Something that I’ve struggled with a great deal is the balance between why I do the adventures I do, and the exposure of them. The two are often times at odds with each other, yet I obviously contribute to or at least enable that exposure myself (here I am, posting on my blog).
A large part of that relates to personal exposure, which I’ve posted about before. But with events like Barkley and The Spine Race, which are in part so incredible and challenging because of their remoteness and sense of isolation, the topic has broader implications. I’ve always viewed it as a bit of a double edged sword, but I’ve never really been able to convince myself which side of that sword is sharper.
I dealt with this issue a bit during The Spine Race, and now as I slowly but surely do my race report. There was a documentary crew there, separate from the excellent race coverage, and I felt I had a camera on me for some fairly long stretches that would have otherwise been spent in complete blissful solitude (where I would also be free to scream whatever I wanted to at myself).
Someone who has wrestled with this issue for far longer is Gary Cantrell, AKA lazarus lake, the creator of the Barkley Marathons. Recently, laz penned the message below to a small group who have strong connections to or involvement in the race. I asked his permission to post it here, to which he gladly agreed.
This is a 100% copy / paste without any editing (you can tell how much he cares about the topic, as he even bothered to use capitalization). Some of the very media he’s referring to might portray him a bit as a sadistic, crazy man, but behind that facade there are few people out there who are more thoughtful, clever, and insightful.
Media at Barkley – by Lazarus Lake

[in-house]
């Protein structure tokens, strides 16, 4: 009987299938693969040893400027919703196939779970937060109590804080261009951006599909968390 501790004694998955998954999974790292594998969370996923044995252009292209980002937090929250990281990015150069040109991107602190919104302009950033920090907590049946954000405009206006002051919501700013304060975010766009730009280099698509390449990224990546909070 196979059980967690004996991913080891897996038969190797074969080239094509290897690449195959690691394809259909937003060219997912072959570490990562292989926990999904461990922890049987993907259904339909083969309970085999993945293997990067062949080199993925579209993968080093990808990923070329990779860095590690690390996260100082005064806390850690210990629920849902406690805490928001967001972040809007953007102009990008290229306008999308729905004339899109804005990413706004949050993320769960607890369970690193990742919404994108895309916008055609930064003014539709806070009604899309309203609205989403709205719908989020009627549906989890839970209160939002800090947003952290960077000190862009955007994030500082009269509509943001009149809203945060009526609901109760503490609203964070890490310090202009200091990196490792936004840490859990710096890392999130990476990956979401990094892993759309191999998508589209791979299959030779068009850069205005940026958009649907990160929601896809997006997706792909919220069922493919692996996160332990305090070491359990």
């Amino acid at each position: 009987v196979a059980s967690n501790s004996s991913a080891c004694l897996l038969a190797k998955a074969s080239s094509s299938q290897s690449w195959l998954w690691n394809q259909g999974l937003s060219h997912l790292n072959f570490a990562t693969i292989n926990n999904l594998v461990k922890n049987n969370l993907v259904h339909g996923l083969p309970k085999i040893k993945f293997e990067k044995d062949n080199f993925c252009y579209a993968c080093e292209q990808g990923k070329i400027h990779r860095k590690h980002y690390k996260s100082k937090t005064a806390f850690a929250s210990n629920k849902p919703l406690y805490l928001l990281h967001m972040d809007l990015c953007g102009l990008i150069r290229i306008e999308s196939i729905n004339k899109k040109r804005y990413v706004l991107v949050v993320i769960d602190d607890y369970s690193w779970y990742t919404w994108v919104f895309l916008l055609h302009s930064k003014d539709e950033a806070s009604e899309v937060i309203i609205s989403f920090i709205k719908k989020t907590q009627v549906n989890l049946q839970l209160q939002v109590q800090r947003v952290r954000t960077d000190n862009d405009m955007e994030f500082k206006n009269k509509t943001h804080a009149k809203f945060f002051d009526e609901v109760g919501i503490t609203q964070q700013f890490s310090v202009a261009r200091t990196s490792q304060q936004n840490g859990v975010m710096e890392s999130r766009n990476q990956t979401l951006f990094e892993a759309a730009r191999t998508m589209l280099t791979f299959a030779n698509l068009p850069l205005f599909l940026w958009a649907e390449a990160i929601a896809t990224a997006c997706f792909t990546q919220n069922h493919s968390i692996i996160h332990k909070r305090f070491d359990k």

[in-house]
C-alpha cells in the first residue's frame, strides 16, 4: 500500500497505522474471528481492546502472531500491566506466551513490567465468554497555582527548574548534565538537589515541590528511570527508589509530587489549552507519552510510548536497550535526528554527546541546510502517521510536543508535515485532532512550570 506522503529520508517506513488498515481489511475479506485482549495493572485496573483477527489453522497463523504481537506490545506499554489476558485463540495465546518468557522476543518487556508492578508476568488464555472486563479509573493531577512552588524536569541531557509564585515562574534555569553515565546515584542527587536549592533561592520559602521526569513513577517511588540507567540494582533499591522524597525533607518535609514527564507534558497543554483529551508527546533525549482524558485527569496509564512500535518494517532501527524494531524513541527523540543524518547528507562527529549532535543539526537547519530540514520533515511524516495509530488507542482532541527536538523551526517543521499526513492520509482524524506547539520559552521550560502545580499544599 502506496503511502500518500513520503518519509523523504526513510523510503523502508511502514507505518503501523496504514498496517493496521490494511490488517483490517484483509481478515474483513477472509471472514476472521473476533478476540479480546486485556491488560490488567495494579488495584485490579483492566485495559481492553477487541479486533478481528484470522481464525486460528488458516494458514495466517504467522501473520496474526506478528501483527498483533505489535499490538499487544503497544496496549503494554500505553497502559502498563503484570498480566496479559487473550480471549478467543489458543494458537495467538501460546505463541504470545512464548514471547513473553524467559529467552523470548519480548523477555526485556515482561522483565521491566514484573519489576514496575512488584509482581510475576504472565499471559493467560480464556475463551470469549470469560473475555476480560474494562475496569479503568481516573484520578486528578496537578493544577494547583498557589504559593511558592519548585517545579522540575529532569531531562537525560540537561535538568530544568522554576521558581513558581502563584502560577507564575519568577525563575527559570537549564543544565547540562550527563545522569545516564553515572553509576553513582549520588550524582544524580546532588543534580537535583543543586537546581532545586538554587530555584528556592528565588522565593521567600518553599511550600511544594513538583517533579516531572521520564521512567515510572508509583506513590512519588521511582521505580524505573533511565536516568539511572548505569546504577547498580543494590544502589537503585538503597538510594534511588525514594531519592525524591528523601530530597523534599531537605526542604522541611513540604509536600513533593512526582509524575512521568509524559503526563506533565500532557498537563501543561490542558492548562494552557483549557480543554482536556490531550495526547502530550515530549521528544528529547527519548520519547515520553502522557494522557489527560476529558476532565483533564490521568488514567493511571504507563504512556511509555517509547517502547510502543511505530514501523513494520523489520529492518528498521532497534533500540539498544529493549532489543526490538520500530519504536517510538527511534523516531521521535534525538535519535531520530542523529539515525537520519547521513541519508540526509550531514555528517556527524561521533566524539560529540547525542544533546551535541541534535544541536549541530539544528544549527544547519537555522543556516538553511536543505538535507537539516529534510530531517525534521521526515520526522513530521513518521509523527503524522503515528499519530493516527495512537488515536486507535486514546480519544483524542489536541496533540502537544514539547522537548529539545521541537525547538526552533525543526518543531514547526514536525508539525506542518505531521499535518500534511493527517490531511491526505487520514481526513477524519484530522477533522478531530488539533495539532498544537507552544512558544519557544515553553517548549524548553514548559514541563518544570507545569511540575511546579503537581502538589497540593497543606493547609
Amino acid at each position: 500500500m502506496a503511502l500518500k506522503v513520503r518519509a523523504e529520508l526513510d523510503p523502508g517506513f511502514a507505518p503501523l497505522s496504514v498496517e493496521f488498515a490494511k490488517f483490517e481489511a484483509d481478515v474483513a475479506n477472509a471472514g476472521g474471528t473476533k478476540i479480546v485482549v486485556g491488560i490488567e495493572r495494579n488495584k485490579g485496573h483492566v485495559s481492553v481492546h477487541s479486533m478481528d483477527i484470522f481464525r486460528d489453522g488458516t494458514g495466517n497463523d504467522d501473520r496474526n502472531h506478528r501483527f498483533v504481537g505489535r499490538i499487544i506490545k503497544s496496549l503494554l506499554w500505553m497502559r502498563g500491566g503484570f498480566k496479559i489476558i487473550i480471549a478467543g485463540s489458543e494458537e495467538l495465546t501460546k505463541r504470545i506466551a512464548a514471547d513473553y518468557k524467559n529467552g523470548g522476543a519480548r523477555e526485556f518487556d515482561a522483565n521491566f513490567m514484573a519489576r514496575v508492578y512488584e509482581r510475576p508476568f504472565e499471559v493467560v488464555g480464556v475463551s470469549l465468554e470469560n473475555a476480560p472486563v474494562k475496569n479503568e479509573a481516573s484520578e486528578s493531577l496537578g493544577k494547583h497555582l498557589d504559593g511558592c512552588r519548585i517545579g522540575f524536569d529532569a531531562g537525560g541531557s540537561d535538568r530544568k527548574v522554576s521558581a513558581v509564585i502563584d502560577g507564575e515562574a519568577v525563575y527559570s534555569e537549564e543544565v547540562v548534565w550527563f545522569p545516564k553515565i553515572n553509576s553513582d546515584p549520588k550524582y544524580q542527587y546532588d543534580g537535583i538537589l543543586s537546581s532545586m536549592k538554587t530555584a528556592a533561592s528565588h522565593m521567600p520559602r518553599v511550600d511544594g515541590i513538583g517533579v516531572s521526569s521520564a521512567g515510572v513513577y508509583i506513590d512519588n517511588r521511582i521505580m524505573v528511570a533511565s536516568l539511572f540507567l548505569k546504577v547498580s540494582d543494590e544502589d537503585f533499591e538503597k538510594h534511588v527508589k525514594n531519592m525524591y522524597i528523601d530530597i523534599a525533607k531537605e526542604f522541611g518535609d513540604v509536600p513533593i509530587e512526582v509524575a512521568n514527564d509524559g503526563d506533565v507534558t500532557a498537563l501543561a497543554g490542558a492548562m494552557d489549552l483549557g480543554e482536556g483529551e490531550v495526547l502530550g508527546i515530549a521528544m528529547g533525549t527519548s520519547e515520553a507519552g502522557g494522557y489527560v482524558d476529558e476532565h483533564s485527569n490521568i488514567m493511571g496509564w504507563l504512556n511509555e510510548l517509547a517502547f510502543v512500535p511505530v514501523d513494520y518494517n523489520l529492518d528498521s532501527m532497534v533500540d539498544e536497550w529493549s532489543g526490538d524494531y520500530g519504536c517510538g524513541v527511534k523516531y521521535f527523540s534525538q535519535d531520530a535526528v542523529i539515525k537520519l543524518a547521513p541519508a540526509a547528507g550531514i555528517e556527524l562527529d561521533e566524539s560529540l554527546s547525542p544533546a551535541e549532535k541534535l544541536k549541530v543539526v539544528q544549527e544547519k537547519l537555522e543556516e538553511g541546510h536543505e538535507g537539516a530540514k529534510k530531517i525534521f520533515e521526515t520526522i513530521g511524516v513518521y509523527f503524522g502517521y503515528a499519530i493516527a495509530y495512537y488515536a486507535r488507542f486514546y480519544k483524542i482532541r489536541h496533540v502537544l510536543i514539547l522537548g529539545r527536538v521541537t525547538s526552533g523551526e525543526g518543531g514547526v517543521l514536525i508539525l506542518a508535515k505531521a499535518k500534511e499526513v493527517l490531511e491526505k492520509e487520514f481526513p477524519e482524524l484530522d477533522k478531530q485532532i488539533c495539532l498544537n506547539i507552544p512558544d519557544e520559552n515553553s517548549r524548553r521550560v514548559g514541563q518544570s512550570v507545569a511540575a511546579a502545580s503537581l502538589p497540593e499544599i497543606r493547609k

I know that many of you would rather we did not have media. For myself, I would rather go back to the days when we came into the park, and ran our race under the cover of anonymity. Once in a while another park visitor would talk to us, and find out what was going on, and scratch their head in puzzlement.
But, I remember other times. I remember 50 years ago, when there was no park. When we parked our vehicles in a field, and walked into the mountains to camp where we pleased, and pretty well do as we pleased. Back then Frozen Head was one of a myriad of places we could backpack in the back country, and be fairly certain we would never see another soul.
I remember when we came and found a trailer with park rangers. And thought it sad that our freedom to enjoy the wilderness was slowly being diminished.
But, today I look around. And all those places we used to be able to go… If they are not a park, they are gone. Wilderness is a vanishing commodity in today’s world. Few people value it, but many covet the resources that could be obtained by destroying it.
Of course, there are still those of us who value the wilderness. Thousands hunger for the chance to set aside their electronics; to strap on their pack and forge out into the wilderness to survive by their skill and determination, To test themselves against the mountains,